From Walt Whitman, "Song of Myself" section 3 in Leaves of Grass -
I have heard what the talkers were talking, the talk of the
beginning and the end,
But I do not talk of the beginning or the end.
There was never any more inception than there is now,
Nor any more youth or age than there is now,
And will never be any more perfection than there is now,
Nor any more heaven or hell than there is now.
Urge and urge and urge,
Always the procreant urge of the world.
Out of the dimness opposite equals advance, always substance and
increase, always sex,
Always a knit of identity, always distinction, always a breed of
To elaborate is no avail, learn'd and unlearn'd feel that it is so.
Sure as the most certain sure, plumb in the uprights, well
entretied, braced in the beams,
Stout as a horse, affectionate, haughty, electrical,
I and this mystery here we stand.
Clear and sweet is my soul, and clear and sweet is all that is not
Lack one lacks both, and the unseen is proved by the seen,
Till that becomes unseen and receives proof in its turn.
Showing the best and dividing it from the worst age vexes age,
Knowing the perfect fitness and equanimity of things, while they
discuss I am silent, and go bathe and admire myself.
This part of the poem always reads to me as a longing for a better rhetoric. He hears the "talkers talking" and the specifics are left out. The only thing that hangs for him is the sheer predictable subject headings of content. He longs for a type of talk that would communicate better these constants so that the real "mystery" of natural "urge" can be identified and explored.
A bit of Burkean identity/division talk in here. Most notable for the Burkeans is the observation that the world has all the perfection in it that the world started with. Perfection is a constant amount for Walt. Whitman attempts to avoid being "rotten with perfection," but at the end of the poem we find he can't - that he still bathes before admiring his own body. If everything is as "clear and sweet" as his soul/not-soul, why bathe before admiring the body? A Great Burke Moment (tm) for certain.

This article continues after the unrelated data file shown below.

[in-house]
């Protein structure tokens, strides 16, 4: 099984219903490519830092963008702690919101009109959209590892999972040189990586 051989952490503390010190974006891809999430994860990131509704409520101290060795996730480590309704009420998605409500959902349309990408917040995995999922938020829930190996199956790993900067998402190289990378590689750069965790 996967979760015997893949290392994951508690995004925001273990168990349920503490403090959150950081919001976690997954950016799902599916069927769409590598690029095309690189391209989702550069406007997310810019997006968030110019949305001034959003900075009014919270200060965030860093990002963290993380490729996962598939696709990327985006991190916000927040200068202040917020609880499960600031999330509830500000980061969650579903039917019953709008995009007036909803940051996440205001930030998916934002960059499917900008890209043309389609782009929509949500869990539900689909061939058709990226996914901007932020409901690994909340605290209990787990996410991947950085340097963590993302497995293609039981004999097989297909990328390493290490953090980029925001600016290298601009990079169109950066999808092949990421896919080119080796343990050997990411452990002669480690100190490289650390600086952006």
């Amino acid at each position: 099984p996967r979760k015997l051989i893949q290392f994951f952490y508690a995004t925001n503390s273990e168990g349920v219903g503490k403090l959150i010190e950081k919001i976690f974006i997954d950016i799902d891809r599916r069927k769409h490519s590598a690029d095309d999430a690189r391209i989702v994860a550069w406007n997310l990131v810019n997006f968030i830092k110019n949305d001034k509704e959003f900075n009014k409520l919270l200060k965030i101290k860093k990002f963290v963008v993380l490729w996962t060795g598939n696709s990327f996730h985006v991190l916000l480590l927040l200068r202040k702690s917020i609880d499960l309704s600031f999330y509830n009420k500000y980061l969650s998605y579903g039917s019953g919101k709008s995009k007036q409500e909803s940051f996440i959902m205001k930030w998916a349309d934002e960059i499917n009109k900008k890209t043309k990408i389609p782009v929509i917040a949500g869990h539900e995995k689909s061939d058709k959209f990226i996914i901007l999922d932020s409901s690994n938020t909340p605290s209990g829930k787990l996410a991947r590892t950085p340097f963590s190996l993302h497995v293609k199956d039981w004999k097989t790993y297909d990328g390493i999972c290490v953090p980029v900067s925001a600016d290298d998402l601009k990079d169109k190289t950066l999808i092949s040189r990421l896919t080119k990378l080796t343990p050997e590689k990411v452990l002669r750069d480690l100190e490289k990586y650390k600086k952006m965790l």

The poet has identified with "urge" (dividing him from . . .? The talkers?) but it still stands with him as a mystery. Also interesting is the idea that proof extends from the category of things seen, which is a fluid category. Everything is proof of everything, it's just in a different state at the moment of articulation. Eventually your "best evidence" won't be believed anymore.
Perhaps we have a theory of rhetoric derived from watching the futility of argument - argument derived from principles that Walt doesn't accept - leading him to a critique of the rhetorical foundations as a way of critiquing their arguments at the most foundational level.
This is a nice example of how poetry attempts to cut through the performative contradiction of this argument (the possible "My perspective is more fundamental and better than your's"read which would put Walt in the same boat as those he's criticizing). The contradictions are not eradicated but embraced, as we find Walt "silent" in the discussion yet "talking" to us about it, bathing and admiring his embodiment as "message," etc.
He's also mapping each and every age's belief that they understand purity and origin as what they have in common - yet the only extant force for him is "urge" which is neither pure nor origin, it just "is." Using linear propositioned argument doesn't quite convey this sensibility as well as the verse does.
Marshall McLuhan pointed out nicely in the Gutenberg Galaxy that in the 16th century free-verse or blank verse poetry became a technology of broadcasting, or mass media. This Whitman verse serves as an example of the power and potential of this mode pretty nicely, don't you think?